Walker made frequent entries on his financial and legal transactions, including mention of notes and bills paid, crops sold, items bought, monies owed him, monies donated to the church and to missionaries, and taxes and court fees paid. The volumes also contain other financial information. Several copies of business letters, interspersed with the entries, discuss food and farm supplies Walker ordered to be shipped from Norfolk by James H. Johnston; the manufacture of a wheat thresher for him by J. Parker of Richmond in 1837; the terms of hire for Daniel to Richmond coopers John A. Pilcher between 1833 and 1836 and Silas Wyatt in 1837; and the management of his stock in the Richmond, Fredericksburg, and Potomac Railroad Company in 1834 and following years. In addition, accounts appear at the beginning and end of the second volume. The first 3 pages of accounts, dated 1833 and 1834, are mostly with farm workers and weavers, and those at the end detail expenses and income between 1833 and 1837. Walker itemized amounts spent for sundries, food, and medicines; midwives', doctors', and attorneys' fees; wages to farm hands; donations to missionaries; and miscellaneous expenditures, and recorded income from the sale of slaves, corn, and livestock and from railroad stock dividends. Also appearing at the end of the second volume are recipes, home cures, and a list of important events recorded in the volume. The list seems to have been added by a later reader of the journal rather than by Walker.
Miscellaneous entries of interest in the two volumes are several between 1834 and 1837 concerning Walker's adoption of Samuel Thomson's method of botanic family medicine (see especially 7 June 1834; 21 November 1835; and 4 February 1837) to treat his own family and his slaves, and several between 1834 and 1837 concerning members of the Walker family migrating to Alabama (see 23 October 1834 and 15 March 1837). A number of entries also appear on Walker's actions as executor of his father's and Joseph Temple's estates.
Typed transcriptions of the first two and one-half volumes of John Walker's plantation journal. The transcription of the first volume contains 109 pages, and that of the second volume contains 339 pages.
The partial (158 p.) transcription of the third volume covers the period between 1 April 1837 and 21 March 1840, and contains some accounts for renovations at Shepherd's Chapel in 1838, 1843, and 1844 and a brief list of family births and deaths and important events between 1837 and 1844. Topics appearing in this volume are very similar to those in the first two volumes, concerning mostly plantation activities, slaves, church affairs, and Walker's financial and legal activities.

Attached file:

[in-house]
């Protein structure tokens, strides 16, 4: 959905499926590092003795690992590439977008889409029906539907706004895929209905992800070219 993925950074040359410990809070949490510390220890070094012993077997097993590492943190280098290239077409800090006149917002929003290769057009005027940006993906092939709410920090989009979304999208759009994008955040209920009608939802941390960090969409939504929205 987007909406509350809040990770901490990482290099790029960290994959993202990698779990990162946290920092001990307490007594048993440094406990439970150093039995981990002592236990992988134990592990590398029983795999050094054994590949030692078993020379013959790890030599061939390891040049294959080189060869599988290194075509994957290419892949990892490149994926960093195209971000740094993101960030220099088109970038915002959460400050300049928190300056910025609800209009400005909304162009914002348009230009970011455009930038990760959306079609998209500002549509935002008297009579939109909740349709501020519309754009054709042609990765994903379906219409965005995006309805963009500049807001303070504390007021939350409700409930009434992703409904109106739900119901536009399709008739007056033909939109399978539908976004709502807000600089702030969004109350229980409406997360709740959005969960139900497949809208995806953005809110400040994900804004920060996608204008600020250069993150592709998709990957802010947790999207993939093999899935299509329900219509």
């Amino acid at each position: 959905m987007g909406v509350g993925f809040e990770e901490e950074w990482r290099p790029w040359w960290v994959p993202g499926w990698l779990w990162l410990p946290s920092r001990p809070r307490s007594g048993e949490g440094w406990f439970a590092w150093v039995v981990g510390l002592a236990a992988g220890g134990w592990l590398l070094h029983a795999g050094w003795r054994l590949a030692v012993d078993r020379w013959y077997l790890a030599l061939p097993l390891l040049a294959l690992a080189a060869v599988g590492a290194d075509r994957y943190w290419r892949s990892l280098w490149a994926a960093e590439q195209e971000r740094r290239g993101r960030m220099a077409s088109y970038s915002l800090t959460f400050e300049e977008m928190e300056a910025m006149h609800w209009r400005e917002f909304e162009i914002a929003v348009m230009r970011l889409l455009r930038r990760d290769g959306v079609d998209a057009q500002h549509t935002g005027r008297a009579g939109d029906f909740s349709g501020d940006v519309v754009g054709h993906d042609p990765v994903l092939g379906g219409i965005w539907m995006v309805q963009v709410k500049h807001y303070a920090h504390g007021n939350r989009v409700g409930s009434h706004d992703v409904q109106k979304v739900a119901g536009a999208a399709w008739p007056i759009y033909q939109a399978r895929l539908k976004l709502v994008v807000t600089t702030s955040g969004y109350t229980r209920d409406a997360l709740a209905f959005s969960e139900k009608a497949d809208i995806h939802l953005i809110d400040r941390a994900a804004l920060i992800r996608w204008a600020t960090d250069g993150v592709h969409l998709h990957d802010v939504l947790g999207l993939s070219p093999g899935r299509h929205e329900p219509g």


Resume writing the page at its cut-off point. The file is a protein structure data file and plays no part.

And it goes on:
Of note are entries concerning Reverend Henry B. Cowles and his family, who boarded with Walker in 1837; several entries between 1837 and 1839 concerning the treatment of a slave boy, William, for scufola, first in the Thomsonian Infirmary in Richmond, later by a Thomsonian doctor, Dr. George K. Hooper of Richmond, and finally by an Elliott Chiles of Chesterfield County; and several entries pertaining to church affairs. On 11 August 1838, Walker described the laying of the cornerstone of a new Methodist church on the county line, and, on 24 October 1838, he noted that the new brick Shepherd's Chapel had been completed.
Several copies of business letters appear among the entries, written by Walker to James Johnston of Norfolk, ordering supplies; to his attorney in Richmond, concerning his railroad stock; and to agents in Richmond, concerning the hire of Daniel to cooper Silas Wyatt.
On 18 January 1840, Walker noted that Robert D. Edwards had come to live with him to work as an overseer and experiment with the raising of silkworms.
A note of interest at the beginning of the volume remarks on the construction of Walkerton Mill on the Mattaponi River between 1799 and 1800.
Microfilm of all seven volumes of Walker's plantation journal. The first two volumes (Reel 1) are described in Series 1. The third volume (see Series 2 for partial transcript) is dated 1 April 1837 through 23 November 1841, and is contained on Reel 2. The remainder of the volumes microfilmed cover the following time periods:
Fourth volume: 4 December 1844-1 March 1851 (Reel 3)
Fifth volume: 4 March 1851-15 August 1857 (Reel 3)
Sixth volume: 15 August 1857-10 June 1860 (Reel 4)
Seventh volume: 16 June 1860-22 September 1866 (Reel 4)
The originals of volumes 3-7 were returned to the donor in 1943.
Genealogical chart of the Walker family of King and Queen County, Virginia, compiled by J. Henley Walker Senior (born 1875), grandson of John Walker. The chart traces the descendants of Thomas Walker (born 1689), son of Lieutenant Colonel John Walker. The margins contain additional information on the Walkers of King and Queen County, the Thomas Walker Bible, and other Walker family records.
Processed by: Jill D. Snider, August 1991
Encoded by: ByteManagers Inc., 2008
Includes originals of the first two volumes of the journal, typed transcriptions of the first two and one-half volumes, and microfilm of all seven volumes.
This collection was rehoused under the sponsorship of a grant from the National Endowment for the Humanities, Office of Preservation, Washington, D.C., 1990-1992.Back to Top